The Roanoker - November/December 2017 - 14
Upping the Local Food Game
JOHN PARK DOESN'T WANT to be
called a "foodie." Considering how often
he talks about good food, he'd much rather
prefer to be called a "food evangelist."
"I understand why people call it foodie,
but to me over the years it's morphed into
this thing that feels like a negative connotation," he says. "It makes me sound like
I'm a food snob."
The thought couldn't be further from
the truth. Park has always had a deep connection with food and is happy to try just
about anything anywhere, including his
latest obsession with restaurants and taco
trucks along Williamson Road (and he'll
never say no to schoolhouse pizza and
cheap beer at Community Inn!).
His notoriety with the subject took off
about three years ago, thanks in part to
his Twitter feed, being in the right places
at the right times and attending different
events. Nowadays, your social feed may include photos of happy people in a restaurant, with Park's forehead at the forefront
as his "Hungry Asian" selfie brand. (He's
also been known to showcase food photography in this magazine.)
"I don't consider any of what I do 'networking,'" he says. "If I go somewhere, I
don't want to just sit there and be incognito. I want to make connections."
The same mentality applies to restaurants. Whenever Park visits a new spot, he
learns about the owners or chefs and the
story behind the business. For him, it isn't
just talking about the food, but also about
how it came to be.
Take our lunch spot, for example, where
we enjoy banh mi subs from Viet Sub.
When Park first heard of the restaurant,
he wanted to learn more about the owners and their story. He was fascinated by
someone coming from the corporate side
of business and switching up their entire
14 | NOVEMBER/DECEMBER 2017
life to run a successful restaurant. For Park,
the details add to the story of their food.
Park is particularly excited about how
far Roanoke's food scene has grown in the
last few years, thanks in part to fine dining spots such as Local Roots, River and
Rail, Fortunato and many others. He believes good food promotes good business,
which comes full circle to encourage others
to "step up their food game."
When often asked for recommendations, Park needs more criteria than "good
pizza." For example, he'll ask what your
price point is or if you're looking for particular flavors, deep-dish versus thin crust
and other suggestions to narrow it down.
This way, he can give you the best recommendation possible. He'll often take guests
to the best of both restaurant worlds,
choosing fine dining for dinner and a
cheap brunch the next day, or vice versa.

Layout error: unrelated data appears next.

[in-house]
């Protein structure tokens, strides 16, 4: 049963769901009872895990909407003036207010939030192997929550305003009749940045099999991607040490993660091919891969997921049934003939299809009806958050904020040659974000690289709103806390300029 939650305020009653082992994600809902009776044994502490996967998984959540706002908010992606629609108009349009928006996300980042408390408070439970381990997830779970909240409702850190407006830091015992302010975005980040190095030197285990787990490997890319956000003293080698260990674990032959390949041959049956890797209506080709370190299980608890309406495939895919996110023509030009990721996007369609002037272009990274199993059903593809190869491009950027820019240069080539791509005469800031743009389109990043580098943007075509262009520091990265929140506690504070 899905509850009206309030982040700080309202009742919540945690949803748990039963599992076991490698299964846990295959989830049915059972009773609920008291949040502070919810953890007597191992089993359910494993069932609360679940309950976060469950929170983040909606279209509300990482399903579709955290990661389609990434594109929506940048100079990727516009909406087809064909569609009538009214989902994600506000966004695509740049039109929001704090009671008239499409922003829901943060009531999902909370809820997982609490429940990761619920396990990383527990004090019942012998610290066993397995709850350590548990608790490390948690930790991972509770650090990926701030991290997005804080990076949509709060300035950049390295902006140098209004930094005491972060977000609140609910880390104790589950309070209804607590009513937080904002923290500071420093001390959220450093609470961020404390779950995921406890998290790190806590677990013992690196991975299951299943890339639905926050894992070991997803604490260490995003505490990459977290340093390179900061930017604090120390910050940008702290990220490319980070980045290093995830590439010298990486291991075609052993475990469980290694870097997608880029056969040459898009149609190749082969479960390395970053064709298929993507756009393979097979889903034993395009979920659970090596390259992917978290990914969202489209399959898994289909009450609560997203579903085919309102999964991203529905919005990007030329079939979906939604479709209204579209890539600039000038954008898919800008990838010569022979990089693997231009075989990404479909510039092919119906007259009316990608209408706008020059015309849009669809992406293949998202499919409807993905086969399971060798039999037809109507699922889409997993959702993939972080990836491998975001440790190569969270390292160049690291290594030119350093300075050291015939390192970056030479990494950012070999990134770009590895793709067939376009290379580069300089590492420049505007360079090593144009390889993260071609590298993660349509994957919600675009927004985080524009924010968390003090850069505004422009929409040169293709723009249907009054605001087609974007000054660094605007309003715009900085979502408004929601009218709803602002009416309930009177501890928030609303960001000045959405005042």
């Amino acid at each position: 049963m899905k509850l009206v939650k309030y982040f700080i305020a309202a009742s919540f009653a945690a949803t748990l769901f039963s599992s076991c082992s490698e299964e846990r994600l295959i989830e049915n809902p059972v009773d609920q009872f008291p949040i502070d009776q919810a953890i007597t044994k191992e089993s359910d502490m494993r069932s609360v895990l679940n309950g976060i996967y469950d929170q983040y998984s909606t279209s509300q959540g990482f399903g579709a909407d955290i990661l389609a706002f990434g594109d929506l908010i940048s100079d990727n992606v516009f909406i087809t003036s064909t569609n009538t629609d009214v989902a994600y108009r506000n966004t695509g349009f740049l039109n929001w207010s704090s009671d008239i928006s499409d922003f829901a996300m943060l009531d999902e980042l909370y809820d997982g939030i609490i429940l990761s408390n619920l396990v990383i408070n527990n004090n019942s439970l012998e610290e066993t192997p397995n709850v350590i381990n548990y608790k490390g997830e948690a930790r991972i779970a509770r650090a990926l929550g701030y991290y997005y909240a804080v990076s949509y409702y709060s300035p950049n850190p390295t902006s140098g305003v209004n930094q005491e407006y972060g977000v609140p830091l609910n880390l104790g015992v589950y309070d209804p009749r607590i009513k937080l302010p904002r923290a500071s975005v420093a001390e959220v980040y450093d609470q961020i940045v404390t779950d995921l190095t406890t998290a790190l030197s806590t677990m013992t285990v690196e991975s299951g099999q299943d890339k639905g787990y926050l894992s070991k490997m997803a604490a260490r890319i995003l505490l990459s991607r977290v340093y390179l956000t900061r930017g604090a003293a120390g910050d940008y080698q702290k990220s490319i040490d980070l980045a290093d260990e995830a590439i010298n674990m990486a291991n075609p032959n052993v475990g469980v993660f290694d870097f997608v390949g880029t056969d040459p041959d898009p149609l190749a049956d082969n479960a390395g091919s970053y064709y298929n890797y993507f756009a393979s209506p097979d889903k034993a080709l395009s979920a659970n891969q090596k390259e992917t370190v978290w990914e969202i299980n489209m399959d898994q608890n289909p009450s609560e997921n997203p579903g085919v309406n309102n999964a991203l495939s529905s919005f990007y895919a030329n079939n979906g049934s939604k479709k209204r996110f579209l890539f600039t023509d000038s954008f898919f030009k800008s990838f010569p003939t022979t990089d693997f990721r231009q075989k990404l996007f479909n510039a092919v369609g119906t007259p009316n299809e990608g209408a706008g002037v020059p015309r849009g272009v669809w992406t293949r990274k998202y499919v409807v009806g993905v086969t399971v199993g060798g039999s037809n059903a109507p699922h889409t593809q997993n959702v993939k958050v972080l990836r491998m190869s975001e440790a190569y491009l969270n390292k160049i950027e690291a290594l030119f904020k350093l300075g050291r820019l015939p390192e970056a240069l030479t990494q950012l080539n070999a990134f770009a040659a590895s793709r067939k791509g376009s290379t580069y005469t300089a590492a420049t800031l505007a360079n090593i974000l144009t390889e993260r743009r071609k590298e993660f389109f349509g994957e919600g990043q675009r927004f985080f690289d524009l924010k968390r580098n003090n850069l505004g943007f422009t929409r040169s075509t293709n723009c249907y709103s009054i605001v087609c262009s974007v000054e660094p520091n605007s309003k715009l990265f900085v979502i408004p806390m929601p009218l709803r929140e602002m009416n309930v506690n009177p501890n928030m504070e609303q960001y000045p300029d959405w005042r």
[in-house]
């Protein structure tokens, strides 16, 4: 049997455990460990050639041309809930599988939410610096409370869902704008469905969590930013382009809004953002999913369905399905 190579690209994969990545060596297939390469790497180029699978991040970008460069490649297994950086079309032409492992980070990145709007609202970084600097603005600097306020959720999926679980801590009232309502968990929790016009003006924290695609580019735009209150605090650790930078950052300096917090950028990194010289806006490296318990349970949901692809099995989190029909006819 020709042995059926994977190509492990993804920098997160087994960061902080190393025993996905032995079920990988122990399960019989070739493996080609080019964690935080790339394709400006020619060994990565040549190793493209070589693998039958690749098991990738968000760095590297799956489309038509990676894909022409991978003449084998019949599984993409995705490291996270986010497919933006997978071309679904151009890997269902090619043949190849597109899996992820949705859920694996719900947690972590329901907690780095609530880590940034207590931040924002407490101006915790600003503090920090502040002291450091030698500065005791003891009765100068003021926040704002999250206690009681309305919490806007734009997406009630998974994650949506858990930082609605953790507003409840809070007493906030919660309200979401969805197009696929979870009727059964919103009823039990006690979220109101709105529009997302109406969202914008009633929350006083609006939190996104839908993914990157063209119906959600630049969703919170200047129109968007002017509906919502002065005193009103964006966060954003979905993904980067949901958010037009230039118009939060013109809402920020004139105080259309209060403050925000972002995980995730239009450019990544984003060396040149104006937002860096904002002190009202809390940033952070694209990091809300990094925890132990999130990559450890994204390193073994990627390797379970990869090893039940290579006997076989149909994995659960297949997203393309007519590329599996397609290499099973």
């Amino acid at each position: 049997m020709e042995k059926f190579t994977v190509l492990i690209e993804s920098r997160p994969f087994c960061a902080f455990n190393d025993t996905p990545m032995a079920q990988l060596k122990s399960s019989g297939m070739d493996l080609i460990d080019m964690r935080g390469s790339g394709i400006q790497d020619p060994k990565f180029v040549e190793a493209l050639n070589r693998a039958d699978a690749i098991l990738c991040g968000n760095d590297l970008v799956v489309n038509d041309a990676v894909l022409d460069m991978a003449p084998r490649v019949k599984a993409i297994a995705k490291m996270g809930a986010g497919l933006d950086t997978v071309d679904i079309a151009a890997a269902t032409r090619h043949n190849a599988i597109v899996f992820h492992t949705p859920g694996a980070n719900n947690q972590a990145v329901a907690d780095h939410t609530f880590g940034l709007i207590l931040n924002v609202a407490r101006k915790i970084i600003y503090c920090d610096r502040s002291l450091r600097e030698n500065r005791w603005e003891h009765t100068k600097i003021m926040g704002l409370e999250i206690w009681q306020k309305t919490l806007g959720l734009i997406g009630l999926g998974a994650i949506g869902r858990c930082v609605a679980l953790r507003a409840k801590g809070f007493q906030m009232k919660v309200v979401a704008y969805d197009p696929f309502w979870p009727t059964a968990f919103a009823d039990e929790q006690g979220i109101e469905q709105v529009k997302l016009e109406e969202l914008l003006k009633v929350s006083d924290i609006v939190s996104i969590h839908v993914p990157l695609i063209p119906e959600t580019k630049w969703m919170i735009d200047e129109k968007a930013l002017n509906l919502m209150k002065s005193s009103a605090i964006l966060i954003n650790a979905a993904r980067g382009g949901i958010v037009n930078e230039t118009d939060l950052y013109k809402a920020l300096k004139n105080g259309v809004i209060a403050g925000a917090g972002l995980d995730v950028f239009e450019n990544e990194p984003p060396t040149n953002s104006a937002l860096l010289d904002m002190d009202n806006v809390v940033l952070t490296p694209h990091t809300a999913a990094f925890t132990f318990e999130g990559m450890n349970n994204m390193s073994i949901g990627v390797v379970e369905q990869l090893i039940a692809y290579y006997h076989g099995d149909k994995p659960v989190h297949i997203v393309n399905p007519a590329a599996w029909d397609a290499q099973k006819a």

Though he enjoys cooking, Park never
considered being a chef, understanding
that running a restaurant requires more
than simply liking food. "I know enough
about the restaurant industry to not get
involved with the restaurant industry," he
says. "To do a restaurant justice, you have
to be there all the time...You can be trained
very well to do something but if you want
to open a business, you need to be prepared to run a business. It's not about the
skill or talent level."
Park moved to Roanoke in 2004 after
graduating from Virginia Tech and works
full-time as a financial planner at Ameriprise Financial. While he loves his job,
he wanted to put his spare time to good
use. He's made a conscious effort to invest
his time into Roanoke and continues to
do so in more than just the food scene,
wanting to make a positive impact on the
area. He runs a weekly Monday Fun-Day
event which encourages people to come
John Park, aka Hungry Asian, loves learning the stories behind restaurants and their food.
John Park, food evangelist, is excited about
the booming food scene in Roanoke and the
exposure it brings to the region.
out and meet new friends; Tuesdays are
for Pub Runs, where groups go for a run
on the greenway followed by a nice, cold
beer. Park also helped start the annual
Food Truck Rodeo as well as the Pop-Up
Dinners taking place in Grandin at random intervals. These dinners feature visiting talents from other cities, including two
previous Hell's Kitchen chefs.
"It's not about me, it's about Roanoke,"
he says. "I enjoy doing it, but it's about the
people...Hopefully as we do more of them,
we'll get more high-profile chefs which
equals more exposure for the region." I
Check out John's photography on the
front cover, in our Dining section, and
throughout our 2018 Dining Awards!